SEA PARTY DELIVERS 33,500 SIGNATURES
January 17, 2012
“Alaskans have told us in overwhelming terms they want their voices heard,” Bruce Botelho, a lead sponsor of the initiative, said. “It is deeply heartening to see such strong, widespread support for bringing back an important program that gives the state and local communities a meaningful say in decisions that affect coastal development and resources.”
Sea Party officials will now watch to see if the Alaska State Legislaturepasses a substantially similar law. If that happens, the initiative will prove unnecessary. But if the signatures are verified and the legislature fails to act, the initiative will appear on the August primary election ballot.
“We lost an important tool with the sunset of the program,” Representative Beth Kerttula, a long-time program supporter, said. “If the question goes to the voters, Alaskans will be able to reclaim their voices, regain their seats at the table, and restore coastal management. We’ll get that tool back.”
The Sea Party seeks to ensure Alaskans have a meaningful role in coastal development decisions. The initiative would establish a 13-member Alaska Coastal Policy Board to oversee development of the new program. The program’s aims include balancing competing demands on coastal resources and uses, providing Alaskans with a strong voice in state and federal coastal activities, and establishing a coordinated permit review process.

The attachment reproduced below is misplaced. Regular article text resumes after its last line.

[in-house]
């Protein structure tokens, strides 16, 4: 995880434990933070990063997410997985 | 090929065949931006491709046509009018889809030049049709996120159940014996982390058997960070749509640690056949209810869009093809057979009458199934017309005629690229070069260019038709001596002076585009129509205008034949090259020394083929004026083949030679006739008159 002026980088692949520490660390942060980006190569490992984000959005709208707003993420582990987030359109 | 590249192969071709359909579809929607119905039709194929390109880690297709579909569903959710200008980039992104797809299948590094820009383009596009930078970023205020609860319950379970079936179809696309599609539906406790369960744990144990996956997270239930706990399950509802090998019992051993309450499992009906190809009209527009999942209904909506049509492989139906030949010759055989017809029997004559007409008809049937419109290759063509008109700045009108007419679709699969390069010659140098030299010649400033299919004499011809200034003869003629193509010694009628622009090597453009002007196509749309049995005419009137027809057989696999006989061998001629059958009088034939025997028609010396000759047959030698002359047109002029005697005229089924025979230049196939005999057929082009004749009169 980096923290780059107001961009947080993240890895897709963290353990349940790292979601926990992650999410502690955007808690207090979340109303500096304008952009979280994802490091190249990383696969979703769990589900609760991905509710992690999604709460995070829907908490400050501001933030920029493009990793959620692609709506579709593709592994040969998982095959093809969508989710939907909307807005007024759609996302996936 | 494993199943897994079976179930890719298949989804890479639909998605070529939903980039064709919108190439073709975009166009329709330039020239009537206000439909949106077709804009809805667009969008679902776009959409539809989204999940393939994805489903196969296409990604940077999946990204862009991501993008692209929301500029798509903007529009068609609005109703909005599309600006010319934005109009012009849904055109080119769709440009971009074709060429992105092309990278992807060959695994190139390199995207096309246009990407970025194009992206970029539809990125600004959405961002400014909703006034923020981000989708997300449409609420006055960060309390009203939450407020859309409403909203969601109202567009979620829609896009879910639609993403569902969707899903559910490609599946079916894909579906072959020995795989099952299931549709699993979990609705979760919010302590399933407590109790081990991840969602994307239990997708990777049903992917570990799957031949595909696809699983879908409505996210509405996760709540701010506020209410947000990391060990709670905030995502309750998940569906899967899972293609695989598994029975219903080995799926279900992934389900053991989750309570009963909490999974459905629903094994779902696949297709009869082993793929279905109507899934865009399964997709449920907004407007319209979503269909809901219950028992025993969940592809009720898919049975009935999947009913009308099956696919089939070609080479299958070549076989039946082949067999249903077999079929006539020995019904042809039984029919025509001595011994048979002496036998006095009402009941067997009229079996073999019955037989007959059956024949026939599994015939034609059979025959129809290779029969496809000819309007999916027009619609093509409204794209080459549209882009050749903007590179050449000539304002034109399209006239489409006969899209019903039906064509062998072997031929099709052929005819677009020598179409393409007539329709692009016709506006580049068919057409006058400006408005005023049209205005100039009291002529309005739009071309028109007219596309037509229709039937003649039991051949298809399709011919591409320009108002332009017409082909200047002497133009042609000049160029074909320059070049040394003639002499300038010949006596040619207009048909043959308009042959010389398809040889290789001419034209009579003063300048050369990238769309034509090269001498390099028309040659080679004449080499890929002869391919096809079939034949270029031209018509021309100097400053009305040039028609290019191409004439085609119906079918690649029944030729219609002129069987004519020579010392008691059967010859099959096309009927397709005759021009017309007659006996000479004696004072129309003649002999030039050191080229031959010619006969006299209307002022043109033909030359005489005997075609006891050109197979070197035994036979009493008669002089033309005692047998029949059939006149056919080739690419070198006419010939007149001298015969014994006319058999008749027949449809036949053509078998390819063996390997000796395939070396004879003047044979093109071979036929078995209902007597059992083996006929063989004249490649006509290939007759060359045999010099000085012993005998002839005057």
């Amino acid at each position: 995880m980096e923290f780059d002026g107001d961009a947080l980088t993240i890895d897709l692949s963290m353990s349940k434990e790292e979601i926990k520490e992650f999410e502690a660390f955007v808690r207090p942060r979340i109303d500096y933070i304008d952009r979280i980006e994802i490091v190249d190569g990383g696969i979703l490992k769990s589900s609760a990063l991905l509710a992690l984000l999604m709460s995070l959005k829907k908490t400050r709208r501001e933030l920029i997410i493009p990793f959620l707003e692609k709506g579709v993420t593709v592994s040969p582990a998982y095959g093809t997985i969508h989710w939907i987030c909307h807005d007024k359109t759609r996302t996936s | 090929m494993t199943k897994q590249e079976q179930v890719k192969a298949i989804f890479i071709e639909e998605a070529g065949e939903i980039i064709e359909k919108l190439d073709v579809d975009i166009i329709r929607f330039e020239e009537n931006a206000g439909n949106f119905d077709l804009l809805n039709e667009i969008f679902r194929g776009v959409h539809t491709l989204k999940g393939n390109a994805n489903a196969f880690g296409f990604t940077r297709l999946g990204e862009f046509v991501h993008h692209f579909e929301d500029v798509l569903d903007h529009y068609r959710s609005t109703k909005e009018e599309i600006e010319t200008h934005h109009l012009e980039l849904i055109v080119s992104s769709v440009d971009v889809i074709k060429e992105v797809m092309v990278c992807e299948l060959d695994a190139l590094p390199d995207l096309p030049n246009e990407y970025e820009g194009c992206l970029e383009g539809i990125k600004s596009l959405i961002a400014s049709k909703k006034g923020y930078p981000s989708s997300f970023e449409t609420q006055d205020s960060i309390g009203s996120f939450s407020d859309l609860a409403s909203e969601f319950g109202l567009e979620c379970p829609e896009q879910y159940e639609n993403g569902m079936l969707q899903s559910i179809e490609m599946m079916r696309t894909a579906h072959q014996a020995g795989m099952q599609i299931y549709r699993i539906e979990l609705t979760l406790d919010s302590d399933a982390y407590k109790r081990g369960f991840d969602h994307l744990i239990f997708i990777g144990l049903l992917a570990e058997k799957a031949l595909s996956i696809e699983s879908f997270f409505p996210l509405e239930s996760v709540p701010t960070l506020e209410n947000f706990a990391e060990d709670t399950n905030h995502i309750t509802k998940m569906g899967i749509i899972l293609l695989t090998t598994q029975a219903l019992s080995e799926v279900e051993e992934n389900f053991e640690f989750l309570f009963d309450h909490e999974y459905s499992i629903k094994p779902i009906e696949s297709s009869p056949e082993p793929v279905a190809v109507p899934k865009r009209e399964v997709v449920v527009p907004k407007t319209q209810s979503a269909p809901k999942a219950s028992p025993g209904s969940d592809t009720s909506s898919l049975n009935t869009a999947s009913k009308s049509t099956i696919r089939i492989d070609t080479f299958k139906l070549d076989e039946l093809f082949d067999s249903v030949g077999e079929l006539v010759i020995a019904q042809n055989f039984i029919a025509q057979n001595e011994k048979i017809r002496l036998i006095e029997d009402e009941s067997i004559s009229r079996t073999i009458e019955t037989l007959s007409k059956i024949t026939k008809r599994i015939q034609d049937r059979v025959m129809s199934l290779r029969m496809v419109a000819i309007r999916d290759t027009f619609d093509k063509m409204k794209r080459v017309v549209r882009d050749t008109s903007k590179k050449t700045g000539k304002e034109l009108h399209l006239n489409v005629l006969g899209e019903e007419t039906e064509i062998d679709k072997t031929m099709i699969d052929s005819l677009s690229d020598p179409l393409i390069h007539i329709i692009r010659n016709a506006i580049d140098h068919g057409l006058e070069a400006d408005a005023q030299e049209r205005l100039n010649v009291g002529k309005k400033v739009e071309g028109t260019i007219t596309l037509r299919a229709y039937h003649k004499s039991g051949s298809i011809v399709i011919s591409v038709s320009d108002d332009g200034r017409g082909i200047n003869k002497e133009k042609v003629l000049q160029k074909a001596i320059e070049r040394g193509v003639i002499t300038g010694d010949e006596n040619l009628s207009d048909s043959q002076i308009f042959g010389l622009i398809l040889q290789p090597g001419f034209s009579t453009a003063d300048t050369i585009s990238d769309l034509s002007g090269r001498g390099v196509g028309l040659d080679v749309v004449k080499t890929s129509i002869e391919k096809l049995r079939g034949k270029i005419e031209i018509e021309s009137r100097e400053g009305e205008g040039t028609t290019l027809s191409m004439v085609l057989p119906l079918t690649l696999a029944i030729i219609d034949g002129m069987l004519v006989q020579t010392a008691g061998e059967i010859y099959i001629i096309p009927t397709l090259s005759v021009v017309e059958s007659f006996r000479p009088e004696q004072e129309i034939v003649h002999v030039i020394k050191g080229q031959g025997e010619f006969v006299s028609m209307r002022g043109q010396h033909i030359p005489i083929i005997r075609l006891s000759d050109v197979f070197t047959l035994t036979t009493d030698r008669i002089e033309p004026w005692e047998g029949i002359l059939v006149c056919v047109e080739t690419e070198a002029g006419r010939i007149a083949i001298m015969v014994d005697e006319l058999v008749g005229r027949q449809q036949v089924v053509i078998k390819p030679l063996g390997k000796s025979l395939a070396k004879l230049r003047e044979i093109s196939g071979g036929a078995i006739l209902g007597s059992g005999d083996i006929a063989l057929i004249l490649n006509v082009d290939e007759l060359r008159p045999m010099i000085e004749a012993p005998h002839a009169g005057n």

“Clearly, Alaskans recognize a well-crafted coastal program promotes economic development,” Mako Haggerty, a Kenai Peninsula Borough assemblyman and an initiative sponsor, said. “By streamlining project authorizations, resolving disputes up front, and reducing litigation, we can have diverse and responsible development in Alaska’s coastal areas.”
After working well for over 30 years, Alaska’s previous coastal program expired in the summer of 2011 when the legislature failed to agree to extend the program.
The Alaska Sea Party attracted financial contributions and volunteer assistance statewide to distribute petition booklets and gather signatures from Barrow to Ketchikan. For example, even in the face of blistering cold in Bethel and catastrophic snowfall in Cordova, both communities contributed many signatures.
“It’s humbling and encouraging to welcome so many Alaskans’ support,” Botelho said. “Their dedication and commitment bodes well for the future of coastal management in Alaska.”
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